Friday, January 13, 2006

The Power Of The SMS

A great summary from ST Louis Dispatch on how and why SMS (text messaging) is taking off as a vehicle for mobile marketing.

Some of the highlights:
Coming to a small screen near you: Coupons, recipes and marketing messages galore.

Polls on TV programs, including "American Idol" and the Super Bowl

Marketers use codes to sell cell-phone content - ringtones, screen savers, wallpaper and text alerts - related to topics such as sports or name brands.

Last year, the number of shortcodes issued grew by a factor of six

Customers who take the trouble to key in a code tend to be more interested in - and more likely to buy - products than people passively viewing a commercial or print ad

Advertisers can get immediate feedback on a commercial or ad campaign.

Mobile marketing helps companies get more mileage out of their marketing dollars.

When advertisers see that kind of market penetration, they start drooling.

Marketers can drive buyers directly to their content by publicizing a code in print ads or in other media.

Some marketers believe that short codes eventually will become as pervasive in advertising as Web site addresses are now

A lengthy read, but there are a lot of mobile marketing nuggets in this story Read the whole thing.

Here's what I see:

The only problem? There are limited amount of short codes available, then what do you use?
In my opinion, there will either be ONE SMS portal that is used and companies will buy keywords from that company (think GOOGL 46645) OR there will be an application that allows companies to create, or use their own existing "shortcode", but not a 5 digit number.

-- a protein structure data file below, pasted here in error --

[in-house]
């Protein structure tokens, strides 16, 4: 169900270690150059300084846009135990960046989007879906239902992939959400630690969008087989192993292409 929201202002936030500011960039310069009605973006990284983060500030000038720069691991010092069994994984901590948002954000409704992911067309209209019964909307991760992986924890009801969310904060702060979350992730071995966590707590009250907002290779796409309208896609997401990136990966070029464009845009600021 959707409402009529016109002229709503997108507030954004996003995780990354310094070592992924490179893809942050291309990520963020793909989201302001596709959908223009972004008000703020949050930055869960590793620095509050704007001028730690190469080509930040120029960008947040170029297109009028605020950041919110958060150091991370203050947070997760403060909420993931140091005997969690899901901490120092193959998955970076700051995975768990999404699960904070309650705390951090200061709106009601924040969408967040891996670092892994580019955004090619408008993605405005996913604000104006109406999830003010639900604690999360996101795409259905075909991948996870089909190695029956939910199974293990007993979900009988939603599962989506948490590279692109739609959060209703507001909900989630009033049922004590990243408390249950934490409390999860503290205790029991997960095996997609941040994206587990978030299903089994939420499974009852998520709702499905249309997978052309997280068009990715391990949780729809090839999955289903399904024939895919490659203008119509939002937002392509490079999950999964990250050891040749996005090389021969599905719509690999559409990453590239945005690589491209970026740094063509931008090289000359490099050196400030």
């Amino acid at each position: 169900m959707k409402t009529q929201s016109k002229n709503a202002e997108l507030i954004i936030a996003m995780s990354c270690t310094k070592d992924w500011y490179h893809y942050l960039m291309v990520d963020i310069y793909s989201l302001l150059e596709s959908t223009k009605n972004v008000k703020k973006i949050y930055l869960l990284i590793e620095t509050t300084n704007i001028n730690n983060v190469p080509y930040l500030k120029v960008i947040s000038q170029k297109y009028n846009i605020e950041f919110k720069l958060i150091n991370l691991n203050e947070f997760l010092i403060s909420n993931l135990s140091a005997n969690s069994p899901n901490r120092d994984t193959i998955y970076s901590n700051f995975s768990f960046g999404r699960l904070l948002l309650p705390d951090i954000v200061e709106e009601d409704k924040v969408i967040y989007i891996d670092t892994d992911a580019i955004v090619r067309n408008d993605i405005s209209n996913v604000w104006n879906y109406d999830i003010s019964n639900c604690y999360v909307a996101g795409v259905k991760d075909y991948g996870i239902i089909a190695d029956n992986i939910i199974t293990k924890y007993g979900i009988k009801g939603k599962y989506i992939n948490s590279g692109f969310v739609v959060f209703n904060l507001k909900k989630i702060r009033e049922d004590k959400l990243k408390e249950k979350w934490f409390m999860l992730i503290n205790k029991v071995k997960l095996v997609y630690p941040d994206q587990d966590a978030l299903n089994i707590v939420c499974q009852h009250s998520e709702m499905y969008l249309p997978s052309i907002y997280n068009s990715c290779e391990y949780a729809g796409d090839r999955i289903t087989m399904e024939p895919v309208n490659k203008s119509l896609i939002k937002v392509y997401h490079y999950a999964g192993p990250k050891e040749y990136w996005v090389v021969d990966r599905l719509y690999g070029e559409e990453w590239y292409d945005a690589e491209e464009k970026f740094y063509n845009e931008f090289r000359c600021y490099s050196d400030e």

Every company has one of the following: (a logo, trademark, slogan, barcode, phone number). Think about what you could offer as a mobile marketing application with those "short codes".

2 comments: said...

I found it interesting that CTIA said that the number of codes issued grew by a factor of six last year. If so, where are they are all? And how are they marketing themselves? CTIA also said looking into six digit codes because of popularity. I think we are still long way from using the 79,999 possible 5 digit codes. If they introduce 6 digit codes, it would be to allow more brands to implement vanity codes.
I have found less than 110 common short codes implemented thru US carriers so far and posted all in list on The other "directories" on the web have less than 25 short codes listed on their sites.

Anonymous said...

PP says:

OR there will be an application that allows companies to create, or use their own existing "shortcode"

I say:

That application already exists (Paperclick) and has a registry which allows companies to reserve those "shortcodes" - add Mobot into the mix, and, well, it's gonna turn the mobile marketing industry on it's ear!